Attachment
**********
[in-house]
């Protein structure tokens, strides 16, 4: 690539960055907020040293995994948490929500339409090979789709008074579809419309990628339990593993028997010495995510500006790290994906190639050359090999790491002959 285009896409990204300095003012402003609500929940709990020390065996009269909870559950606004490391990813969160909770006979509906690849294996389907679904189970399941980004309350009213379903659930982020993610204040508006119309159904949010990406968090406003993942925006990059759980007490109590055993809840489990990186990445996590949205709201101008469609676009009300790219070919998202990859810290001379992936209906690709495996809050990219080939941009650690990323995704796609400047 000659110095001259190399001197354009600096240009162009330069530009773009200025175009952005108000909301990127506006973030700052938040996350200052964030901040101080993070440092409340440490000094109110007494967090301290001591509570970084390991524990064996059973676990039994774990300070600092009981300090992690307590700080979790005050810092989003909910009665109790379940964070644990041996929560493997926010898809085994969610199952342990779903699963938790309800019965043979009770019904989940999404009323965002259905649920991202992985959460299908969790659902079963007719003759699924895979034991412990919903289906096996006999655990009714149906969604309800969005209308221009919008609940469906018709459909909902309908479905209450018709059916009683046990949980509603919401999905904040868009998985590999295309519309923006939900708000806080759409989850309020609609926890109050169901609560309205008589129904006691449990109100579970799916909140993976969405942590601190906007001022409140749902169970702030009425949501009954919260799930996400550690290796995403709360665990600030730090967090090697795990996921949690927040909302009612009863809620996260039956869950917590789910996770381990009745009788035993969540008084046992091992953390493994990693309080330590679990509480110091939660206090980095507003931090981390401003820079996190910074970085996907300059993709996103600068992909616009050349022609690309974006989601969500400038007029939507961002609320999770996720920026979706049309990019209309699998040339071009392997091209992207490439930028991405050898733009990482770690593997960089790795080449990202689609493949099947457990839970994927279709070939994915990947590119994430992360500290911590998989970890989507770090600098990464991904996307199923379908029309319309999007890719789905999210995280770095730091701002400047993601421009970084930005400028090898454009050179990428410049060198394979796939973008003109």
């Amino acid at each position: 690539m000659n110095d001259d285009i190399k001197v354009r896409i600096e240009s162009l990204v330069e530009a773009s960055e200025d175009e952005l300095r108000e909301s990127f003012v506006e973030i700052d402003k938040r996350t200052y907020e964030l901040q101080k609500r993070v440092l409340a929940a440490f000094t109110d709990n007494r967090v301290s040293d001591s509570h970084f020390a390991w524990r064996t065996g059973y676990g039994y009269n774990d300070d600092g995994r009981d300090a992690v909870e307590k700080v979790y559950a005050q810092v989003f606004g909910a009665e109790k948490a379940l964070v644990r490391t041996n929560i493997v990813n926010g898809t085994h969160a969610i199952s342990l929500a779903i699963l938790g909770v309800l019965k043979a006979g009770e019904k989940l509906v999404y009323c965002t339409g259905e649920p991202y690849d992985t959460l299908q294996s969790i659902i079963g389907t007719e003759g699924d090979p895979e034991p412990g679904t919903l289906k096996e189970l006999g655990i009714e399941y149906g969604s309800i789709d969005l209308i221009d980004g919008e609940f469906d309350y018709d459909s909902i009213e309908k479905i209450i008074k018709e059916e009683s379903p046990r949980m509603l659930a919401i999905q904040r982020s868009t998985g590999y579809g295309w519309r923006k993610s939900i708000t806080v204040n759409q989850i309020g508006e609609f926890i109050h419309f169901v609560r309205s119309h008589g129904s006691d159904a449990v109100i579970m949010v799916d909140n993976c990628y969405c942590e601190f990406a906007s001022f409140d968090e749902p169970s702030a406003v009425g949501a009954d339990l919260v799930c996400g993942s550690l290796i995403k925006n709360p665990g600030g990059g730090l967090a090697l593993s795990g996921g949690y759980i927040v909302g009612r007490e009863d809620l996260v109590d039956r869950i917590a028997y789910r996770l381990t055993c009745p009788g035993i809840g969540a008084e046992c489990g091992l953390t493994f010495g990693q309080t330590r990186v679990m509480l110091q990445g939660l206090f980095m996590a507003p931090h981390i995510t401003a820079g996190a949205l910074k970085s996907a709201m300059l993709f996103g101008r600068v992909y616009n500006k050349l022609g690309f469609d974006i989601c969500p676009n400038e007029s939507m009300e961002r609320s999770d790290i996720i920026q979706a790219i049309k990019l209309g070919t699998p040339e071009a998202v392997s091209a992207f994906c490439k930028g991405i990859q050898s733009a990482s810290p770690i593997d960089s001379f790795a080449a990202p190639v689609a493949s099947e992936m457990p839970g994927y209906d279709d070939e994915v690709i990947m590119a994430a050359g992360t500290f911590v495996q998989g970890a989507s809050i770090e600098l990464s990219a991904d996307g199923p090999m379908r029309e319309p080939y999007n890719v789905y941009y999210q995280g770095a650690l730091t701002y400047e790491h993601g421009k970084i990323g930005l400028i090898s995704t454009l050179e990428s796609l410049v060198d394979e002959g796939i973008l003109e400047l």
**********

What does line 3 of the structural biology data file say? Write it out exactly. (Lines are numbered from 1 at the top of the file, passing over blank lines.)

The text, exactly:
């Amino acid at each position: 690539m000659n110095d001259d285009i190399k001197v354009r896409i600096e240009s162009l990204v330069e530009a773009s960055e200025d175009e952005l300095r108000e909301s990127f003012v506006e973030i700052d402003k938040r996350t200052y907020e964030l901040q101080k609500r993070v440092l409340a929940a440490f000094t109110d709990n007494r967090v301290s040293d001591s509570h970084f020390a390991w524990r064996t065996g059973y676990g039994y009269n774990d300070d600092g995994r009981d300090a992690v909870e307590k700080v979790y559950a005050q810092v989003f606004g909910a009665e109790k948490a379940l964070v644990r490391t041996n929560i493997v990813n926010g898809t085994h969160a969610i199952s342990l929500a779903i699963l938790g909770v309800l019965k043979a006979g009770e019904k989940l509906v999404y009323c965002t339409g259905e649920p991202y690849d992985t959460l299908q294996s969790i659902i079963g389907t007719e003759g699924d090979p895979e034991p412990g679904t919903l289906k096996e189970l006999g655990i009714e399941y149906g969604s309800i789709d969005l209308i221009d980004g919008e609940f469906d309350y018709d459909s909902i009213e309908k479905i209450i008074k018709e059916e009683s379903p046990r949980m509603l659930a919401i999905q904040r982020s868009t998985g590999y579809g295309w519309r923006k993610s939900i708000t806080v204040n759409q989850i309020g508006e609609f926890i109050h419309f169901v609560r309205s119309h008589g129904s006691d159904a449990v109100i579970m949010v799916d909140n993976c990628y969405c942590e601190f990406a906007s001022f409140d968090e749902p169970s702030a406003v009425g949501a009954d339990l919260v799930c996400g993942s550690l290796i995403k925006n709360p665990g600030g990059g730090l967090a090697l593993s795990g996921g949690y759980i927040v909302g009612r007490e009863d809620l996260v109590d039956r869950i917590a028997y789910r996770l381990t055993c009745p009788g035993i809840g969540a008084e046992c489990g091992l953390t493994f010495g990693q309080t330590r990186v679990m509480l110091q990445g939660l206090f980095m996590a507003p931090h981390i995510t401003a820079g996190a949205l910074k970085s996907a709201m300059l993709f996103g101008r600068v992909y616009n500006k050349l022609g690309f469609d974006i989601c969500p676009n400038e007029s939507m009300e961002r609320s999770d790290i996720i920026q979706a790219i049309k990019l209309g070919t699998p040339e071009a998202v392997s091209a992207f994906c490439k930028g991405i990859q050898s733009a990482s810290p770690i593997d960089s001379f790795a080449a990202p190639v689609a493949s099947e992936m457990p839970g994927y209906d279709d070939e994915v690709i990947m590119a994430a050359g992360t500290f911590v495996q998989g970890a989507s809050i770090e600098l990464s990219a991904d996307g199923p090999m379908r029309e319309p080939y999007n890719v789905y941009y999210q995280g770095a650690l730091t701002y400047e790491h993601g421009k970084i990323g930005l400028i090898s995704t454009l050179e990428s796609l410049v060198d394979e002959g796939i973008l003109e400047l």